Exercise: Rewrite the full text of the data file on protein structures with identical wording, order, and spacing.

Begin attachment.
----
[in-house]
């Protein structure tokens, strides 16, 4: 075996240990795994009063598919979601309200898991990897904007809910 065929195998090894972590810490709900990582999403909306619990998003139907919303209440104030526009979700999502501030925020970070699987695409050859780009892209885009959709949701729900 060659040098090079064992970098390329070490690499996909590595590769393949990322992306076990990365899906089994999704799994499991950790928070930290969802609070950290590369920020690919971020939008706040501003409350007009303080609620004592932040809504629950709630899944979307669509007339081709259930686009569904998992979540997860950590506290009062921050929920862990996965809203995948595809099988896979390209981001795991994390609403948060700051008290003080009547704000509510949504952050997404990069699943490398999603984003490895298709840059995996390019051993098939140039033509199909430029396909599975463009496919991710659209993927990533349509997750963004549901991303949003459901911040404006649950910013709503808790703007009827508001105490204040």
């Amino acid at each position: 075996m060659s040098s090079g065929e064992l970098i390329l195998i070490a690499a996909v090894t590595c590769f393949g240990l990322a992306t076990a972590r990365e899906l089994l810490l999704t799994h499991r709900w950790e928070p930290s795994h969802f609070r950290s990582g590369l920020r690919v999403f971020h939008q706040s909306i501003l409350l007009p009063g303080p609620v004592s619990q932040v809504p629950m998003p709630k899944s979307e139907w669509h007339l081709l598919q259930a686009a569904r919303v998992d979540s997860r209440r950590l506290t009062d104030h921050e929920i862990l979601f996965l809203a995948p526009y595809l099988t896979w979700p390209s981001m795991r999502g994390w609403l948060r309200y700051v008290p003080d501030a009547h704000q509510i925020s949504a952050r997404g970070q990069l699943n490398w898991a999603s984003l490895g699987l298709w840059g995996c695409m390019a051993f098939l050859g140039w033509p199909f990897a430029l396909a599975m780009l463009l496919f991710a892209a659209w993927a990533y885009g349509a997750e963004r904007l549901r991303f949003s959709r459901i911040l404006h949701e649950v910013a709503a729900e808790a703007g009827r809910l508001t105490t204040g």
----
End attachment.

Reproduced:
[in-house]
């Protein structure tokens, strides 16, 4: 075996240990795994009063598919979601309200898991990897904007809910 065929195998090894972590810490709900990582999403909306619990998003139907919303209440104030526009979700999502501030925020970070699987695409050859780009892209885009959709949701729900 060659040098090079064992970098390329070490690499996909590595590769393949990322992306076990990365899906089994999704799994499991950790928070930290969802609070950290590369920020690919971020939008706040501003409350007009303080609620004592932040809504629950709630899944979307669509007339081709259930686009569904998992979540997860950590506290009062921050929920862990996965809203995948595809099988896979390209981001795991994390609403948060700051008290003080009547704000509510949504952050997404990069699943490398999603984003490895298709840059995996390019051993098939140039033509199909430029396909599975463009496919991710659209993927990533349509997750963004549901991303949003459901911040404006649950910013709503808790703007009827508001105490204040």
């Amino acid at each position: 075996m060659s040098s090079g065929e064992l970098i390329l195998i070490a690499a996909v090894t590595c590769f393949g240990l990322a992306t076990a972590r990365e899906l089994l810490l999704t799994h499991r709900w950790e928070p930290s795994h969802f609070r950290s990582g590369l920020r690919v999403f971020h939008q706040s909306i501003l409350l007009p009063g303080p609620v004592s619990q932040v809504p629950m998003p709630k899944s979307e139907w669509h007339l081709l598919q259930a686009a569904r919303v998992d979540s997860r209440r950590l506290t009062d104030h921050e929920i862990l979601f996965l809203a995948p526009y595809l099988t896979w979700p390209s981001m795991r999502g994390w609403l948060r309200y700051v008290p003080d501030a009547h704000q509510i925020s949504a952050r997404g970070q990069l699943n490398w898991a999603s984003l490895g699987l298709w840059g995996c695409m390019a051993f098939l050859g140039w033509p199909f990897a430029l396909a599975m780009l463009l496919f991710a892209a659209w993927a990533y885009g349509a997750e963004r904007l549901r991303f949003s959709r459901i911040l404006h949701e649950v910013a709503a729900e808790a703007g009827r809910l508001t105490t204040g």